"At the same time, you want to give any investment that you make greatest chances of success," he continues. "The biggest factor of success outside of the team and the capital you give them, is the customers that they can call upon. In bringing targeted companies to Houston or connecting them with Houston, you introduce the opportunity for them to achieve rapid scale and work with world-class partners very efficiently." Read more.


Toby R. Hamilton, founder and CEO of Hamilton Health Box

Dr. Toby Hamilton has secured $10 million to grow his company. Photo via tmc.edu

A Houston company that is working on a value-based model for primary care has fresh funding to support its mission.

Hamilton Health Box announced the completion of a $10 million series A funding round led by 1588 Ventures with participation from Memorial Hermann Health System, Impact Ventures by Johnson & Johnson Foundation, Texas Medical Center Venture Fund, and the Sullivan Brothers.

The company, founded in 2019 by Dr. Toby R. Hamilton, will use the funding to fuel its expansion into rural areas to help assist those living in Health Professional Shortage Areas, or HPSAs. Read more.

Ellen Ochoa, former astronaut and center director at the NASA's Johnson Space Center

Ellen Ochoa was recognized for her leadership at NASA Johnson and for being the first Hispanic woman in space. Photo via NASA

Two astronauts recently received Presidential Medals of Freedom from President Joe Biden for their leadership in space.

Ellen Ochoa, the former center director and astronaut at the NASA's Johnson Space Center in Houston, and Jane Rigby, senior project scientist for NASA’s James Webb Space Telescope, were honored at the White House on May 3.

Ochoa spent 30 years with NASA, which included being the 11th director of JSC, deputy center director of JSC, and director of Flight Crew Operations. She served on the nine-day STS-56 mission aboard the space shuttle Discovery in 1993, and became the first Hispanic woman in space. She flew four more times to space with STS-66, STS-96, STS-110, and more.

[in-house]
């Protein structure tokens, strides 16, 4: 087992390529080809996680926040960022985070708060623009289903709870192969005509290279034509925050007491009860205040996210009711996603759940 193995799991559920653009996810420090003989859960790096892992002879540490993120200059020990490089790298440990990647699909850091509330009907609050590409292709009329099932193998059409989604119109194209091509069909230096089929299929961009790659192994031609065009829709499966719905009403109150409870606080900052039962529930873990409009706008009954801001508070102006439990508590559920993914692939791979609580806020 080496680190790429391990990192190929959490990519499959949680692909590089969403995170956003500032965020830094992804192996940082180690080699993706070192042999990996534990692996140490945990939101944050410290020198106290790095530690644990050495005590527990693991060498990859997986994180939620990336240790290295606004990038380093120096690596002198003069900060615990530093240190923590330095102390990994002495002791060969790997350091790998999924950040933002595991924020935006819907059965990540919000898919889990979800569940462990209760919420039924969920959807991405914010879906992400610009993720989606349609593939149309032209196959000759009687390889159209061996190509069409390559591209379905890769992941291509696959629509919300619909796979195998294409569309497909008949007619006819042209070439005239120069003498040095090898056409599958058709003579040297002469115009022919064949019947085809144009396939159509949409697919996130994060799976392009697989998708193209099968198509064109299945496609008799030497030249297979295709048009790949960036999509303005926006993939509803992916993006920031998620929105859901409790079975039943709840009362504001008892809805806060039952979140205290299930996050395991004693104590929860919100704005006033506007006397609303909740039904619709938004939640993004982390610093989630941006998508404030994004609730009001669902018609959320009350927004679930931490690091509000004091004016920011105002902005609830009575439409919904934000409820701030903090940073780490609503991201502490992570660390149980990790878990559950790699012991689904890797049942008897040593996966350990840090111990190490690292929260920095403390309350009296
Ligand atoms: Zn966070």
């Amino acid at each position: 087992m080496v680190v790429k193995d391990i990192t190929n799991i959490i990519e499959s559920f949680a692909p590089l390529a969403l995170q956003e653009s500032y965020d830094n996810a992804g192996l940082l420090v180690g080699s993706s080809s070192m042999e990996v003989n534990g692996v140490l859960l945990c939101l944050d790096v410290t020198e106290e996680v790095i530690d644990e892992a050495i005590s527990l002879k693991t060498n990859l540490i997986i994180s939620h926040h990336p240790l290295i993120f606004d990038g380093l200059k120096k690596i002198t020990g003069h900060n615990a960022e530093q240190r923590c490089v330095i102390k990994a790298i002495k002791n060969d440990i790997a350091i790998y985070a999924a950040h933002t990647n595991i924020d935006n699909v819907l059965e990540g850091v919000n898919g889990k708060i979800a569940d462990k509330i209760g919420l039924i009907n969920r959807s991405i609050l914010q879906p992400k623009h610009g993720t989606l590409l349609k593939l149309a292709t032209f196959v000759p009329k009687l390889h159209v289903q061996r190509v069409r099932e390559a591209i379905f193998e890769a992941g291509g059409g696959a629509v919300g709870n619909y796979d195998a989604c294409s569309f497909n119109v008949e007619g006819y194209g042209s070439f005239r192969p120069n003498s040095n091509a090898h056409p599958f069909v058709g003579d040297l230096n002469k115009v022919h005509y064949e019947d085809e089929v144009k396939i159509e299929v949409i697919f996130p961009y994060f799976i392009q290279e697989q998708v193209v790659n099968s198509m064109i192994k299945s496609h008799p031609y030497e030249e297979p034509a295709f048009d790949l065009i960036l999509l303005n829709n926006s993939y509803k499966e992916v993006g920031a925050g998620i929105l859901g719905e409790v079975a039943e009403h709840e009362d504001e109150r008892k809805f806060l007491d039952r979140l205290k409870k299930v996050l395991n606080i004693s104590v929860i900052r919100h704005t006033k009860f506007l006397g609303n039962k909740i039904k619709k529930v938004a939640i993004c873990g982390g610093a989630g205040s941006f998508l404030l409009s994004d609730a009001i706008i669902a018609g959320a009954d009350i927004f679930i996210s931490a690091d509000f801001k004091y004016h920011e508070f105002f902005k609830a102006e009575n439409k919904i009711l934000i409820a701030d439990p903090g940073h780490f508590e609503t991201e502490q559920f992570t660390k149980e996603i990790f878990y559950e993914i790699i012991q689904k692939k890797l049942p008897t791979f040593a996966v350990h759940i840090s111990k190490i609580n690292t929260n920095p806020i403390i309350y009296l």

“I’m so grateful for all my amazing NASA colleagues who shared my career journey with me,” Ochoa says in a NASA news release. Read more.

Houston health care institutions receive $22M to attract top recruits

coming to Hou

Houston’s Baylor College of Medicine has received a total of $12 million in grants from the Cancer Prevention & Research Institute of Texas to attract two prominent researchers.

The two grants, which are $6 million each, are earmarked for recruitment of Thomas Milner and Radek Skoda. The Cancer Prevention & Research Institute of Texas (CPRIT) announced the grants May 14.

Milner, an expert in photomedicine for surgery and diagnostics, is a professor of surgery and biomedical engineering at the Beckman Laser Institute & Medical Clinic at the University of California, Irvine and the university’s Chao Family Comprehensive Cancer Center

In 2013, Milner was named Inventor of the Year by the University of Texas at Austin. At the time, he was a professor of biomedical engineering at UT. One of his major achievements is co-development of the MasSpec Pen, a handheld device that identifies cancerous tissue within 10 seconds during surgical procedures.

Skoda is a professor of molecular medicine in the Department of Biomedicine at the University of Basel and the University Hospital Basel, both in Switzerland. He specializes in developing treatments for myeloproliferative neoplasms, which are a group of blood diseases including leukemia.

Other recruitment grants provided by the institute to Houston-area organizations are:

  • $4 million for recruitment of Susan Bullman to the University of Texas M.D. Anderson Cancer Center. She was an assistant professor at Seattle’s Fred Hutchinson Cancer Center, where she studied the connection between microbes and cancer.
  • $4 million for recruitment of Oren Rom to the University of Texas M.D. Anderson Cancer Center. Rom is an assistant professor of pathology and translational pathobiology at Louisiana State University Shreveport.
  • Nearly $2 million for recruitment of Lauren Hagler to conduct RNA cancer biology at Texas A&M University. She is a postdoctoral scholar in biochemistry at Stanford University.

The institute also awarded grants to five companies in the Houston area:

  • $4.7 million to 7 Hills Pharma for development of immunotherapies to treat cancer and prevent infectious diseases.
  • $4.5 million to Indapta Therapeutics for the Phase 1 trial of a cell therapy for treatment of multiple myeloma and non-Hodgkin’s lymphoma.
  • $2.75 million to Bectas Therapeutics for development of antibodies and biomarkers to overcome a type of resistance T-cell checkpoint therapy.
  • $2.69 million to MS Pen Technologies for development of technology that differentiates between normal tissue and cancerous tissue during surgery.
  • $2.58 million to Crossbridge Bio for development of an antibody-drug combination to treat certain solid tumors.